As users we are always on the lookout for ways to save time and effort. That’s why almost everyone uses the autocomplete function of web browsers, with which you can enter typical information in just a few clicks. No one can doubt that this is a very useful feature.

And yet, as published on Bleeping Computer, the self- tagging features can be used to steal personal data in phishing campaigns. And it is enough to use forms with hidden fields to extract it without the user knowing it, completely opaque and without suspicion.

This way you can steal your data using the autocomplete profiles of your browserThe ruling has been discovered by Finnish security specialist Viljami Kuosmanen. In your Twitter account you have posted a GIF in which you can see a demonstration of how this procedure works …

In the demo it is seen that it is possible and very, very easy to use hidden fields to collect all information from the self-saving profile. And it’s just one of the many things a hacker can do.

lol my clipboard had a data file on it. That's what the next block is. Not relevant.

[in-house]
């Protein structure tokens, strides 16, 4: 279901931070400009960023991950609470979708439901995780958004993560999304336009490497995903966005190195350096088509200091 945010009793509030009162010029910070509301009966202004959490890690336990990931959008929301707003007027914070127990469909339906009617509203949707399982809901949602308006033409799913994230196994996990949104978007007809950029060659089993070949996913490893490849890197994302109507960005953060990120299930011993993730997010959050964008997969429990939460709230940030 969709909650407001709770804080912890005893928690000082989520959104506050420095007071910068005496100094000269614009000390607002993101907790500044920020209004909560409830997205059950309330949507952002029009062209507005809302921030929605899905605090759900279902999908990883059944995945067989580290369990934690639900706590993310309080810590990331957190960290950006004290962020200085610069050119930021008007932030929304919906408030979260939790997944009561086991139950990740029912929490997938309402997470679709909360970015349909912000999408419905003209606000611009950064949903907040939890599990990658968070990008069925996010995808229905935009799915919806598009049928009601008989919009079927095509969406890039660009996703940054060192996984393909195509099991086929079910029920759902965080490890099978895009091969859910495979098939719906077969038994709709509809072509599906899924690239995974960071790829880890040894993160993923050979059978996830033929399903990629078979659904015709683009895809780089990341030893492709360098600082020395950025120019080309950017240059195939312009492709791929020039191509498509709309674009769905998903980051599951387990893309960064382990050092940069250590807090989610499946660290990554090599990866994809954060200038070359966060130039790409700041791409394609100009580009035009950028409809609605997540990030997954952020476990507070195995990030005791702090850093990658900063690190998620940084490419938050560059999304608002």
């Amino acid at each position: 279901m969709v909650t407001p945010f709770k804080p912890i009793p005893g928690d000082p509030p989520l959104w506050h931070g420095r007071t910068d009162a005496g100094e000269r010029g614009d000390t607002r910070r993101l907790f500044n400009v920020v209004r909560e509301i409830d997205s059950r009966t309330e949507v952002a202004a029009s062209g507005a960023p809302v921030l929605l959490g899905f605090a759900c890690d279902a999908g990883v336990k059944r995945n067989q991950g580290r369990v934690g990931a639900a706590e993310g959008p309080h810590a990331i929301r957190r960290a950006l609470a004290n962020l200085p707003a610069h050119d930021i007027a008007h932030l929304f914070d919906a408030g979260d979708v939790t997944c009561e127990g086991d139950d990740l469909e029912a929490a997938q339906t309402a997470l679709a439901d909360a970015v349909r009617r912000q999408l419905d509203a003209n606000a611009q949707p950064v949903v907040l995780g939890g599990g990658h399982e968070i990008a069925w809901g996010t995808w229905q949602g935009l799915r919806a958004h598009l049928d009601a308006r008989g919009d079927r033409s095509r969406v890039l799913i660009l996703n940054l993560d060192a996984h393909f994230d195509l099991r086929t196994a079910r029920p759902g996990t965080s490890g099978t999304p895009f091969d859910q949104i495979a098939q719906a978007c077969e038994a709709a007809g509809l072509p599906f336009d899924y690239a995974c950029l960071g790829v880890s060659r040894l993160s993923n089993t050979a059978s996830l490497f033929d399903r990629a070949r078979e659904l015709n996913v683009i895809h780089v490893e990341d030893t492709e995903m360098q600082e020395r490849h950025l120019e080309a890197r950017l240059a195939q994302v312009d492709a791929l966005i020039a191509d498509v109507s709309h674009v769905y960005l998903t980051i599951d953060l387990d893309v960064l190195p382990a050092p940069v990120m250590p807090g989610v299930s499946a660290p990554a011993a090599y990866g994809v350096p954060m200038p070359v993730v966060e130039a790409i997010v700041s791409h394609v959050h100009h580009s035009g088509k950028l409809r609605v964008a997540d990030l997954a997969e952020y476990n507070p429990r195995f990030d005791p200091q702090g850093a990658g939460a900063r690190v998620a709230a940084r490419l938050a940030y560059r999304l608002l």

This way data is extracted from the autocomplete

To do so, a web site created for the occasion is used. Simply invite users to fill in their name and email address. From there, the hack takes advantage of that when entering the first letter of its name the user will use the suggestion of autocomplete as fast as it appears.

Thus the data is automatically filled in, and although the person who introduced them may think that the browser was, for example, by entering their email address for it, they were actually storing their personal data . Not only the electronic address, but also you can get the postcard, phone number and other details.

This technique is very similar to that used in tools like LastPass and other similar web browser extensions that store user data, which always generate controversy. It is a very simple method that could be very useful in phishing campaigns that use brute force.

Speaking to the media, Kuosmanen said …

I have known this problem for some time. Something similar (honeypots) is used to catch bots and avoid spam. This is part of the same idea, only that the catch is real users instead of bots. The idea for the demo came after Chrome went to fill in for itself and erroneously the fields of an e-commerce website. Then I went to see what details Chrome had saved for auto completion and I was amazed at how much information was available.

For now the only advice we can give is to disable the autocomplete function. It is the only way (for now) to know that your personal data is safe.